Who knows that the Wall Street, in the face of fierce attack from all over the world, may crumble much faster than the Wall itself? Traditions have it that the Dutch had built a protective earthen wall to defend New Amsterdam from attacks from the North. New Amsterdam, along with New Netherlands, was eventually occupied and renamed as New York City and New York State respectively. The street was built at the site of, and named after, the Wall. The Wall then caved in to the British attacks from the North.
The Street will fare no better if the attacks are persistent, focused and fierce. This last citadel, and symbol, of capitalism may be occupied by economically oppressed classes. But what will come next?
Occupy Wall Street (OWS) is an ongoing series of demonstrations in New York City based in Zuccotti Park in the Wall Street financial district. Initiated by the Canadian activist group Adbusters, the protests were inspired by the Arab Spring movement, especially Cairo’s Tahrir Square protests, and the Spanish Indignants. They are mainly protesting social and economic inequality, corporate greed, and the power and influence of corporations, particularly from the financial service sector, and of lobbyists, over government. The participants’ slogan “We are the 99%” refers to the difference in wealth between the top 1% and the other citizens of the United States.
The OWS movement is being projected as if the war drums for another Communist Revolution are about to be beaten. It is like: the Commies are coming again.
According to NewScientist, OWS is a unique effort to untangle control in the global economy. The idea that a few bankers control a large chunk of the global economy might not seem like news to New York’s Occupy Wall Street movement and protesters elsewhere. But a study, by a trio of complex systems theorists at the Swiss Federal Institute of Technology in Zurich, empirically identifies such a network of power. It combines the mathematics long used to model natural systems with comprehensive corporate data to map ownership among the world’s transnational corporations (TNCs).
The movement has given hope to millions around the world. A similar hope was given by Modern Socialism which originated from an 18th-century intellectual and working class political movement that criticized the effects of industrialization and private property on society. Utopian socialists such as Robert Owen (1771–1858), tried to found self-sustaining communes by secession from a capitalist society. Henri de Saint Simon (1760–1825 coined the term socialisme and advocated technocracy and industrial planning. Saint-Simon, Friedrich Engels and Karl Marx advocated the creation of a society that allows for the widespread application of modern technology to rationalize economic activity by eliminating the anarchy of capitalist production that results in instability and cyclical crises of overproduction.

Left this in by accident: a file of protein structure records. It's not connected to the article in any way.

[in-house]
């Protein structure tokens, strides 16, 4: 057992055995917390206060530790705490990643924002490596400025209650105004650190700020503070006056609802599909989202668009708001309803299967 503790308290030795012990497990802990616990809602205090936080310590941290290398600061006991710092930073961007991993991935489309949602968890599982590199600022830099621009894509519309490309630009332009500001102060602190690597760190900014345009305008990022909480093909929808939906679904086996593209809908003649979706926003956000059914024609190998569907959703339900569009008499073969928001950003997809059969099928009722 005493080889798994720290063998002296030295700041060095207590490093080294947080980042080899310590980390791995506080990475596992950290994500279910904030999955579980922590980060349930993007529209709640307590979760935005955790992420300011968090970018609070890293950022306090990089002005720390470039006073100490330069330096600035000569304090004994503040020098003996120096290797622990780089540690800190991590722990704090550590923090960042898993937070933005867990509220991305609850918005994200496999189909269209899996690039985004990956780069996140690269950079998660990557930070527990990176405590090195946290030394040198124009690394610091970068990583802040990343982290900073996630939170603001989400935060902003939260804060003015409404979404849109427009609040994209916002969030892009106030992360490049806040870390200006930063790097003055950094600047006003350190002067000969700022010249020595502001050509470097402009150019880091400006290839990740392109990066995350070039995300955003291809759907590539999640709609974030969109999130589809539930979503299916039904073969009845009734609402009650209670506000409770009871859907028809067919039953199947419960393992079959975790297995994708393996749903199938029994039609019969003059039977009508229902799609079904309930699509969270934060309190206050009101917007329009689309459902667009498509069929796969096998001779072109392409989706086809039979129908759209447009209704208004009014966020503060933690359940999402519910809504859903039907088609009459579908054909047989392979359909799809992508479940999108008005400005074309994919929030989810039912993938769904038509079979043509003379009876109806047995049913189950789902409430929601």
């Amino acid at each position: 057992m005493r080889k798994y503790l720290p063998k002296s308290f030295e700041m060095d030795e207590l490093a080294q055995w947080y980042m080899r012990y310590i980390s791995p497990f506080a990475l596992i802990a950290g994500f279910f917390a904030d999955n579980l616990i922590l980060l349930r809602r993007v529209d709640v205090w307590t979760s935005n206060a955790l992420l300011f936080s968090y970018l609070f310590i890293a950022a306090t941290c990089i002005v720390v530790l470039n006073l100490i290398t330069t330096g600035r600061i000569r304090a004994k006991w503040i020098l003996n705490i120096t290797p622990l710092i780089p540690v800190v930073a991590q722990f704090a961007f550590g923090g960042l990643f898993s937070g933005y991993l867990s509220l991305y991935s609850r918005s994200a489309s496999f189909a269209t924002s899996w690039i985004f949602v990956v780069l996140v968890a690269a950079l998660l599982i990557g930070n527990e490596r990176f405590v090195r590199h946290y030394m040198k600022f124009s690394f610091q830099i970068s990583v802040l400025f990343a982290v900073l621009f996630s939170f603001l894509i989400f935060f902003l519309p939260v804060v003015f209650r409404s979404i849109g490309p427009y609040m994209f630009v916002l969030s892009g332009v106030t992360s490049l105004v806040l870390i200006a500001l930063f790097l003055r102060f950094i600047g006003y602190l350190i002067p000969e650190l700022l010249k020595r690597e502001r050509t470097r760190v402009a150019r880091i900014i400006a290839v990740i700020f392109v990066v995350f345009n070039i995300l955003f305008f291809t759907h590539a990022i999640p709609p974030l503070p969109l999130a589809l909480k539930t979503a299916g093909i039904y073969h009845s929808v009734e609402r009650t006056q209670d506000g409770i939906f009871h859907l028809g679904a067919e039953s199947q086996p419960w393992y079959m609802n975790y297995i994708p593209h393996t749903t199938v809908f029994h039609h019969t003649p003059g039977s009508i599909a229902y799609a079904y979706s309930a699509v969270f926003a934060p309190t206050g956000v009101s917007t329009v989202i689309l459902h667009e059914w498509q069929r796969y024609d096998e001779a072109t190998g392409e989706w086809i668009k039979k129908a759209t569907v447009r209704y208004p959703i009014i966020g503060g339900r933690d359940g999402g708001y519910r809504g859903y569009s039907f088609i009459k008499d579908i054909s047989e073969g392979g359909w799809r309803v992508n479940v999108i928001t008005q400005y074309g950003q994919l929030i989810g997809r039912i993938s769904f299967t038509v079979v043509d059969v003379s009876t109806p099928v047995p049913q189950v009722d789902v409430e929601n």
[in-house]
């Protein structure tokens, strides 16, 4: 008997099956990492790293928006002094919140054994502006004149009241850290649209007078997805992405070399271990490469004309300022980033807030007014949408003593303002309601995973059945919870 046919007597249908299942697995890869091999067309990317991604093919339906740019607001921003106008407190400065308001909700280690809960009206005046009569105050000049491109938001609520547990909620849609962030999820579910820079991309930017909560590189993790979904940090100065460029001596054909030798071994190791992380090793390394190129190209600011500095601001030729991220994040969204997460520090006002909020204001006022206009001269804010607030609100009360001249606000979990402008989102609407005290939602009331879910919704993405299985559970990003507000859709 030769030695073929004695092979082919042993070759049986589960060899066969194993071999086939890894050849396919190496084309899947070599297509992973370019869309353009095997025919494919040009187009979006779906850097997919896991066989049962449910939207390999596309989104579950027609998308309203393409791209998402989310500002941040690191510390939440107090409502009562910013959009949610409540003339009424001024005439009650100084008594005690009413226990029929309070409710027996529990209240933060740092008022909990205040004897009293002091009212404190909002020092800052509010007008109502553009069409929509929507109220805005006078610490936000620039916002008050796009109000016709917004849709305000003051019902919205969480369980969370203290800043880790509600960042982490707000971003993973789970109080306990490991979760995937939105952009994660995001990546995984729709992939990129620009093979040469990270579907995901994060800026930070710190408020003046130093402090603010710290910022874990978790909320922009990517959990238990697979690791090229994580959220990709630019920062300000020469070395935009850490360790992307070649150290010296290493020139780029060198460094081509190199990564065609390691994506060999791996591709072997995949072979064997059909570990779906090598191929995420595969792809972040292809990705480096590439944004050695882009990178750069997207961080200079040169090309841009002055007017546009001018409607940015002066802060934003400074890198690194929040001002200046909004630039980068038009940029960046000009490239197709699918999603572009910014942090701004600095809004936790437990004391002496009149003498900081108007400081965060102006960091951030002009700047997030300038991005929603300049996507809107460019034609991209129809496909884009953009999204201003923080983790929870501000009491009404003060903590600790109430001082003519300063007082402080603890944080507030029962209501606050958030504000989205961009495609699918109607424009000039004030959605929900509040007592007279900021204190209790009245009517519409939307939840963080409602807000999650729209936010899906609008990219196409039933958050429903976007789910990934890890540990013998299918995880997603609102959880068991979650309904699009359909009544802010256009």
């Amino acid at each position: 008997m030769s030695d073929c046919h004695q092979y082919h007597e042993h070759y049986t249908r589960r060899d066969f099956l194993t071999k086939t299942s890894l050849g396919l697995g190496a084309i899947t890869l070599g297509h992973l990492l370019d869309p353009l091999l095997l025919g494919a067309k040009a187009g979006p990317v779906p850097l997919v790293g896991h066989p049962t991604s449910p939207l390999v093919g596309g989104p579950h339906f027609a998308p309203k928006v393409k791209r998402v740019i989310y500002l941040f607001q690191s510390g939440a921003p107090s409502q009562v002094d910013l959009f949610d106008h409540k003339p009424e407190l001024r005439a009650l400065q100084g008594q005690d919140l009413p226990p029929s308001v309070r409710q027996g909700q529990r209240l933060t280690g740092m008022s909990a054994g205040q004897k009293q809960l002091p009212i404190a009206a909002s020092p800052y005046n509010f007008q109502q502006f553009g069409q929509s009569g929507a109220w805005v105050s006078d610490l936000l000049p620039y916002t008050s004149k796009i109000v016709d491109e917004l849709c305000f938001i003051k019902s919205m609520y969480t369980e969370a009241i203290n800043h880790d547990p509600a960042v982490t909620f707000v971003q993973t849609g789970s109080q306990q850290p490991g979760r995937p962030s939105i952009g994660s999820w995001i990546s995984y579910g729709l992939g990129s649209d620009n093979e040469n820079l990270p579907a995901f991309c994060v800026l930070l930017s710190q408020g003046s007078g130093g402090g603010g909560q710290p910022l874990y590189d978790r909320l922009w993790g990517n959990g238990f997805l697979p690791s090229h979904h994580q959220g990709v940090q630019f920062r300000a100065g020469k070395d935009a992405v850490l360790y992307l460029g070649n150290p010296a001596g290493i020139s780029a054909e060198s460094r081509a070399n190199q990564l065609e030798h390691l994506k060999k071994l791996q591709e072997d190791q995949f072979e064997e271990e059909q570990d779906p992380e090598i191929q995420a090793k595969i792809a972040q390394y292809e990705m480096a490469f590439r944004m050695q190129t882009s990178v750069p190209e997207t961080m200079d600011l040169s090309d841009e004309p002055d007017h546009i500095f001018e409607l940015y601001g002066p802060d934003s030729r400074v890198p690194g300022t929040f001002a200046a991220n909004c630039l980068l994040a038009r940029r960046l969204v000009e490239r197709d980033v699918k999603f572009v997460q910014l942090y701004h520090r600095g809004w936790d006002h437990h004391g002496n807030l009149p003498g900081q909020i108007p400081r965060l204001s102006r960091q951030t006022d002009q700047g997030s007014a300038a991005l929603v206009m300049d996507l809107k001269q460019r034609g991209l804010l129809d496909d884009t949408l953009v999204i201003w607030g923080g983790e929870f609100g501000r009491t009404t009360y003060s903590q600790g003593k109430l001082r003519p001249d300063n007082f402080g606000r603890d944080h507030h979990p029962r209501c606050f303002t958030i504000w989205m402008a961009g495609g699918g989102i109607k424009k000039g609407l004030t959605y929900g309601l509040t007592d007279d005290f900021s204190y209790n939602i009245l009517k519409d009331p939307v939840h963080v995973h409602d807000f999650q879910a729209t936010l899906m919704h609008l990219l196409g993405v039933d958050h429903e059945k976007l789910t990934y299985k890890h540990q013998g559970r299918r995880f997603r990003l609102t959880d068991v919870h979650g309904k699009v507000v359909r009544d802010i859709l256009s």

But is this movement and its outcome a mere middle-class fantasy? According to a report by Reuters, for all the sympathy it inspires, the movement may struggle to build mass participation. Edgar Aracena, a New Jersey-based organizer for the Health Professionals and Allied Employees union, has been an activist since he was a student in the early 1980s. He said many Americans have an ideological problem with economic-based protests. There is a fantasy in the United States that we are all middle class and we will all be the boss one day. People buy into that. As the protests enter their fourth week, the size of the crowd has begun to grow. As many as 5,000 protestors marched on Wednesday. Such numbers pale besides the 50,000 or 60,000 protesters who would gather at International Monetary Fund and World Bank meetings a decade ago or the more than 250,000 people who marched against the Iraq war in New York City in 2003. Still, the protest is among the largest in New York since demonstrations against the Bush administration at the 2004 Republican Convention, which organizers said drew 500,000. But as the nascent movement gathers steam, struggles and problems are apparent. Is their message clear enough? Who is their leader? How long can they last, camped out in a concrete park as the weather chills? Who will control it? Such questions have sown discord.
Communism and Socialism were dreams of the working class in the last century but the movement crumbled and the largest communist empire disintegrated not because of any other factor but because of the dissatisfaction of people this movement sought to liberate from capitalism. The failure of the movement did not prove the flaws in the ideology, it only proved that the system can work only if it is incorruptible and serves the common man. The system practiced in the USSR proved to be a capitalism of the bourgeois classes doing with the common man what the Wall Street is doing today.
If the movement leads to restructuring of capitalism by its pundits, it will be a huge dividend. But if it proves to be another socialist movement, the oppressed classes will remain oppressed forever. However, the dissatisfaction screams at the top of its voice. It seeks to be heard. It seeks to bring an end to exploitation by the system. If these voices are not heard, the world will move into anarchy and the anarchy may throw up another system like socialism.
It is time that capitalism did some introspection to save itself from the looming anarchy.
- Occupy Wall Street: be part of the whyoccupy conversation (guardian.co.uk)
- Wall Street protests: NY police arrest religious leaders (rt.com)
- An Occupy Wall Street view from within the 1% (money.cnn.com)
- ‘Occupy Wall Street’ goes global ! (rightways.wordpress.com)